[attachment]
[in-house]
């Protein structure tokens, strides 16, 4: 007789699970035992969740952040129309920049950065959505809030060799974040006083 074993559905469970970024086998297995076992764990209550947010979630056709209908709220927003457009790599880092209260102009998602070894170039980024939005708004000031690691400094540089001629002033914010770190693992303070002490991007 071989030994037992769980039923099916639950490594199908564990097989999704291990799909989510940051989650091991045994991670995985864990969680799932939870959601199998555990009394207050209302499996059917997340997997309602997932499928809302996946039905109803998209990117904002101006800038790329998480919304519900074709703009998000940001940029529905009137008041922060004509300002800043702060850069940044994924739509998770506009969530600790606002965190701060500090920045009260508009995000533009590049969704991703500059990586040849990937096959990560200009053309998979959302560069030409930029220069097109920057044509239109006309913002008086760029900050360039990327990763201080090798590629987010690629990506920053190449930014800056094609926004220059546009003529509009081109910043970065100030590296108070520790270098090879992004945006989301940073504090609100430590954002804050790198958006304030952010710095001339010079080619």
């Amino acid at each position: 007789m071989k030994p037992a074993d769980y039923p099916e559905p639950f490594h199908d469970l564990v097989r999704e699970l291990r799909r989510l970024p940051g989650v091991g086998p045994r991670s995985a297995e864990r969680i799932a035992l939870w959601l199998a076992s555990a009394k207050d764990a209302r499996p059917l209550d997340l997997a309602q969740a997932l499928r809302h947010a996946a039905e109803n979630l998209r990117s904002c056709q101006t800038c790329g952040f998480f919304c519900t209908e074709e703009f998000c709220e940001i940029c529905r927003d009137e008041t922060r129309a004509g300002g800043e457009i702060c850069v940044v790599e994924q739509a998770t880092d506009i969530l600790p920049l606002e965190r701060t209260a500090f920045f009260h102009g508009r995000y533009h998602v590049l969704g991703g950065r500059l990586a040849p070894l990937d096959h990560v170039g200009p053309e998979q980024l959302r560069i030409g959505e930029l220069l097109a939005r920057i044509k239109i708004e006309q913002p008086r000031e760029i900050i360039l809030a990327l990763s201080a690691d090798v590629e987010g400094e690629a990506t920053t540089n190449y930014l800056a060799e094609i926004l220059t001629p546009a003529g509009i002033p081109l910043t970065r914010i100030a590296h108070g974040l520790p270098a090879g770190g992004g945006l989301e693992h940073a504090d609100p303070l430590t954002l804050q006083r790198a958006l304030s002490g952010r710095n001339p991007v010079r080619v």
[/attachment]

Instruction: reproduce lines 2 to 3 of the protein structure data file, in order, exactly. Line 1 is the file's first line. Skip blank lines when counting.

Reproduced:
């Protein structure tokens, strides 16, 4: 007789699970035992969740952040129309920049950065959505809030060799974040006083 074993559905469970970024086998297995076992764990209550947010979630056709209908709220927003457009790599880092209260102009998602070894170039980024939005708004000031690691400094540089001629002033914010770190693992303070002490991007 071989030994037992769980039923099916639950490594199908564990097989999704291990799909989510940051989650091991045994991670995985864990969680799932939870959601199998555990009394207050209302499996059917997340997997309602997932499928809302996946039905109803998209990117904002101006800038790329998480919304519900074709703009998000940001940029529905009137008041922060004509300002800043702060850069940044994924739509998770506009969530600790606002965190701060500090920045009260508009995000533009590049969704991703500059990586040849990937096959990560200009053309998979959302560069030409930029220069097109920057044509239109006309913002008086760029900050360039990327990763201080090798590629987010690629990506920053190449930014800056094609926004220059546009003529509009081109910043970065100030590296108070520790270098090879992004945006989301940073504090609100430590954002804050790198958006304030952010710095001339010079080619």
């Amino acid at each position: 007789m071989k030994p037992a074993d769980y039923p099916e559905p639950f490594h199908d469970l564990v097989r999704e699970l291990r799909r989510l970024p940051g989650v091991g086998p045994r991670s995985a297995e864990r969680i799932a035992l939870w959601l199998a076992s555990a009394k207050d764990a209302r499996p059917l209550d997340l997997a309602q969740a997932l499928r809302h947010a996946a039905e109803n979630l998209r990117s904002c056709q101006t800038c790329g952040f998480f919304c519900t209908e074709e703009f998000c709220e940001i940029c529905r927003d009137e008041t922060r129309a004509g300002g800043e457009i702060c850069v940044v790599e994924q739509a998770t880092d506009i969530l600790p920049l606002e965190r701060t209260a500090f920045f009260h102009g508009r995000y533009h998602v590049l969704g991703g950065r500059l990586a040849p070894l990937d096959h990560v170039g200009p053309e998979q980024l959302r560069i030409g959505e930029l220069l097109a939005r920057i044509k239109i708004e006309q913002p008086r000031e760029i900050i360039l809030a990327l990763s201080a690691d090798v590629e987010g400094e690629a990506t920053t540089n190449y930014l800056a060799e094609i926004l220059t001629p546009a003529g509009i002033p081109l910043t970065r914010i100030a590296h108070g974040l520790p270098a090879g770190g992004g945006l989301e693992h940073a504090d609100p303070l430590t954002l804050q006083r790198a958006l304030s002490g952010r710095n001339p991007v010079r080619v």